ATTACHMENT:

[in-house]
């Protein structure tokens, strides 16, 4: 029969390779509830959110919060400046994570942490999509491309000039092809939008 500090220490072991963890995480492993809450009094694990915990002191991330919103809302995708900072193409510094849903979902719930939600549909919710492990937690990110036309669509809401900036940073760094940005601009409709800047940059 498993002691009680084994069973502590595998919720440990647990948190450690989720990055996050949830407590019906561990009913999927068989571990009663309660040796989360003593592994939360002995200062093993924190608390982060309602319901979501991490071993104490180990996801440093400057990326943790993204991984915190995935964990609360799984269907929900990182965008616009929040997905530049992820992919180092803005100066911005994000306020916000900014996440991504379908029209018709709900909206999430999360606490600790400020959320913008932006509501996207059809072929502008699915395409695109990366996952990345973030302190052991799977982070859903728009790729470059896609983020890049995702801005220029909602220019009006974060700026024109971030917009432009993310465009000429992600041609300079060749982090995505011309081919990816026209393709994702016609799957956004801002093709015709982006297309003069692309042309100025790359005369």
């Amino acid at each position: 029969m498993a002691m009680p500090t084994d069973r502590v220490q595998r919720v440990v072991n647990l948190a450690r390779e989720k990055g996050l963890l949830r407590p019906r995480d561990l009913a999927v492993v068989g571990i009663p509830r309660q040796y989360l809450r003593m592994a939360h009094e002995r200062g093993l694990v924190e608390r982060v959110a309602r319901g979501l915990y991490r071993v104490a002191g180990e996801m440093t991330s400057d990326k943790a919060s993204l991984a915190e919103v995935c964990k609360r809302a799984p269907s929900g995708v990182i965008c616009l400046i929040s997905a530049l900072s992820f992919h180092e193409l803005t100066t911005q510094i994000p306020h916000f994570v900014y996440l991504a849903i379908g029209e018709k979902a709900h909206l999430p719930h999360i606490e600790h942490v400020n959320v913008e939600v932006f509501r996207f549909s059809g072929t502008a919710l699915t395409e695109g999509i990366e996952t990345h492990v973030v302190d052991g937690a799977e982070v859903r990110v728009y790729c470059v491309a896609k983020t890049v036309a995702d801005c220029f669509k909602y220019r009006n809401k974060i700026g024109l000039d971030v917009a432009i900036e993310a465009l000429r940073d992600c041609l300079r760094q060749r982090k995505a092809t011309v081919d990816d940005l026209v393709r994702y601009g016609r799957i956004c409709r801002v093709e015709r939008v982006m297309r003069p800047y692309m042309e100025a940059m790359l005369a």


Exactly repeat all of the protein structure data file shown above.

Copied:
[in-house]
């Protein structure tokens, strides 16, 4: 029969390779509830959110919060400046994570942490999509491309000039092809939008 500090220490072991963890995480492993809450009094694990915990002191991330919103809302995708900072193409510094849903979902719930939600549909919710492990937690990110036309669509809401900036940073760094940005601009409709800047940059 498993002691009680084994069973502590595998919720440990647990948190450690989720990055996050949830407590019906561990009913999927068989571990009663309660040796989360003593592994939360002995200062093993924190608390982060309602319901979501991490071993104490180990996801440093400057990326943790993204991984915190995935964990609360799984269907929900990182965008616009929040997905530049992820992919180092803005100066911005994000306020916000900014996440991504379908029209018709709900909206999430999360606490600790400020959320913008932006509501996207059809072929502008699915395409695109990366996952990345973030302190052991799977982070859903728009790729470059896609983020890049995702801005220029909602220019009006974060700026024109971030917009432009993310465009000429992600041609300079060749982090995505011309081919990816026209393709994702016609799957956004801002093709015709982006297309003069692309042309100025790359005369």
């Amino acid at each position: 029969m498993a002691m009680p500090t084994d069973r502590v220490q595998r919720v440990v072991n647990l948190a450690r390779e989720k990055g996050l963890l949830r407590p019906r995480d561990l009913a999927v492993v068989g571990i009663p509830r309660q040796y989360l809450r003593m592994a939360h009094e002995r200062g093993l694990v924190e608390r982060v959110a309602r319901g979501l915990y991490r071993v104490a002191g180990e996801m440093t991330s400057d990326k943790a919060s993204l991984a915190e919103v995935c964990k609360r809302a799984p269907s929900g995708v990182i965008c616009l400046i929040s997905a530049l900072s992820f992919h180092e193409l803005t100066t911005q510094i994000p306020h916000f994570v900014y996440l991504a849903i379908g029209e018709k979902a709900h909206l999430p719930h999360i606490e600790h942490v400020n959320v913008e939600v932006f509501r996207f549909s059809g072929t502008a919710l699915t395409e695109g999509i990366e996952t990345h492990v973030v302190d052991g937690a799977e982070v859903r990110v728009y790729c470059v491309a896609k983020t890049v036309a995702d801005c220029f669509k909602y220019r009006n809401k974060i700026g024109l000039d971030v917009a432009i900036e993310a465009l000429r940073d992600c041609l300079r760094q060749r982090k995505a092809t011309v081919d990816d940005l026209v393709r994702y601009g016609r799957i956004c409709r801002v093709e015709r939008v982006m297309r003069p800047y692309m042309e100025a940059m790359l005369a």